“If we could read the secret history of our enemies, we should find in each man’s life sorrow and suffering enough to disarm all hostility.” –Henry Wadsworth Longfellow
These are challenging times. There is more fear and divisiveness than many of us can remember in our lifetimes. The climate of fear and destabilization promotes distrust, antagonism and even hatred. These emotions, moods and mental states not only undermine society, they erode our peace of mind. They can affect even the most steady among us, making us incapable of seeing clearly and acting from our highest intentions. In the midst of this widespread sense of foreboding we need, now more than ever, to work against the tendency to solidify the sense of enemies “out there” and close the heart.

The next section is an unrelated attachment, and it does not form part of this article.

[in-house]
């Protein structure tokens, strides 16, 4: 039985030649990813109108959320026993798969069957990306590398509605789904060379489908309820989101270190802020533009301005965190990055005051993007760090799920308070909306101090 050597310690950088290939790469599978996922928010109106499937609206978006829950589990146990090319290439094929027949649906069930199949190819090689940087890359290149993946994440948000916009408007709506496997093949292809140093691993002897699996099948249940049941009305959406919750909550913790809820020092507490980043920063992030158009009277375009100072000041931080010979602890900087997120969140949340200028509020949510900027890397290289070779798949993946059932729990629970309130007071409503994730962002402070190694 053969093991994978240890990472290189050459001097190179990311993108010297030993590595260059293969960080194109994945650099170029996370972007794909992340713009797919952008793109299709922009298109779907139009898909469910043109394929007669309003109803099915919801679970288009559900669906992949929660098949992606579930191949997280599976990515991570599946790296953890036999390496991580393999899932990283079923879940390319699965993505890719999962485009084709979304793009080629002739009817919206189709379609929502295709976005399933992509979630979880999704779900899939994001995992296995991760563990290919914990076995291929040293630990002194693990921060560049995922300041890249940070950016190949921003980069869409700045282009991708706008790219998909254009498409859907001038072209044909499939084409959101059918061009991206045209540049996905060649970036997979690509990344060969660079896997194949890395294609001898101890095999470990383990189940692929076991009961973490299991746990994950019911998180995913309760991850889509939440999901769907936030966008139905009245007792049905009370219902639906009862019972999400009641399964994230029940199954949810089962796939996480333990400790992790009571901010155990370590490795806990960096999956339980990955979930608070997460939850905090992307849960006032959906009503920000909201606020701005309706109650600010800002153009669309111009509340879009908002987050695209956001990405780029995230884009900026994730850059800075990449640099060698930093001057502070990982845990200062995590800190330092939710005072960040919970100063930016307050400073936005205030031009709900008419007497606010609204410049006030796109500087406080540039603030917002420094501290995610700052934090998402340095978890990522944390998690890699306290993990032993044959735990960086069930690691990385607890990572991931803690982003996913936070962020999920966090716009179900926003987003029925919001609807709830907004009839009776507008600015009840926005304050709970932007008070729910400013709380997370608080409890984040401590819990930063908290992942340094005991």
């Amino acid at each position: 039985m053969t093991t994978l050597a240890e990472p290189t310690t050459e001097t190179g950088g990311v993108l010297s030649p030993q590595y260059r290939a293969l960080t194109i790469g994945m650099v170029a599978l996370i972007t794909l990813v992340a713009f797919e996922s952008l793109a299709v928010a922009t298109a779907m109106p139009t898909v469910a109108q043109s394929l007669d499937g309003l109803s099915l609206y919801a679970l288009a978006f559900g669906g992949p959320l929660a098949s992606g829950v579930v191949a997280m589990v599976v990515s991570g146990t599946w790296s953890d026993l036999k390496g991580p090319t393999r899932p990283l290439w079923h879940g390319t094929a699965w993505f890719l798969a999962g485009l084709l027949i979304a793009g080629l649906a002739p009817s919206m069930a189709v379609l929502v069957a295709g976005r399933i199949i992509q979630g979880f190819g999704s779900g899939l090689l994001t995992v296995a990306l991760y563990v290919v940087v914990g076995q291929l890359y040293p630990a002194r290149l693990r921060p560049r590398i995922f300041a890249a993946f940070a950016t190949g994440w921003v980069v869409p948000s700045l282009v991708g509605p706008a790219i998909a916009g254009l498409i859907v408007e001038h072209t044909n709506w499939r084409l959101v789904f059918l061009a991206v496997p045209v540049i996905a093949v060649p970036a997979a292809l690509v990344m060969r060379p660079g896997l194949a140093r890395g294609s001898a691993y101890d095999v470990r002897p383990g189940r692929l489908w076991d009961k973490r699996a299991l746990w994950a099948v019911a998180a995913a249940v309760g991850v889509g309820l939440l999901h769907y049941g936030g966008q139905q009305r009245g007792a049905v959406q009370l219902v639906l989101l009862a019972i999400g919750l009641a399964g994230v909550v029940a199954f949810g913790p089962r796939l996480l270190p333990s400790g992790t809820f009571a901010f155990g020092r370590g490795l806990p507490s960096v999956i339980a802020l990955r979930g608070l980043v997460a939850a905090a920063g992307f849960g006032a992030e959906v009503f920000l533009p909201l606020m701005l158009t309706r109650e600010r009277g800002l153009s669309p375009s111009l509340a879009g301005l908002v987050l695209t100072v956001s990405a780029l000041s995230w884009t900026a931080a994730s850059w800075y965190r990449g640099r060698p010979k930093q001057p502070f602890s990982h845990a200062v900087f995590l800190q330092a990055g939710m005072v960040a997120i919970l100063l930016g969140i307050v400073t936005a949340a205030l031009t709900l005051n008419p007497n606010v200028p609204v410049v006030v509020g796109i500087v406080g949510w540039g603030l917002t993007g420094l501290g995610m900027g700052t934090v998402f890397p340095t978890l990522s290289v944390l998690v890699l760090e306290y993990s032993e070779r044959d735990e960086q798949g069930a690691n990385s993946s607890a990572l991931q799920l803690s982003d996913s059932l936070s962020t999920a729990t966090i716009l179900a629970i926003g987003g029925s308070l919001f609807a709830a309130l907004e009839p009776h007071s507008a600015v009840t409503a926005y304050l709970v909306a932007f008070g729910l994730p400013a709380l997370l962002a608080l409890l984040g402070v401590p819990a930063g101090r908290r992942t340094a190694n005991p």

Can you imagine how would it be to live in a planet in which each one of the 7.5 billion human beings carried every single hurt, every resentment, and revenge fantasy? Even from a biological perspective, forgiveness could be seen as a survival strategy for humankind, since without forgiveness our species would have annihilated itself in endless retributions. Forgiveness makes sense not only morally, but also practically. From time immemorial, wisdom traditions have insisted that forgiveness is the path to attaining enduring peace. In the Dhammapada, it is said: “In this world hate never yet dispelled hate. Only love dispels hate. This is the law.” Martin Luther King, Jr. said: “Violence as a way of achieving racial justice is both impractical and immoral. It is impractical because it is a descending spiral ending in destruction for all. The old law of an eye for an eye leaves everybody blind.”
Because we are deeply relational beings, we will frequently have the opportunity to hurt others, often unintentionally. Though we tend to fixate on the challenge of forgiving those who have hurt us, we often forget that we ourselves may be that difficult person, hard to forgive for someone else, or even to ourselves. Forgiveness has the potential to give back “our heart to itself” as well as a sense of belonging to our family or community.
– Margaret Cullen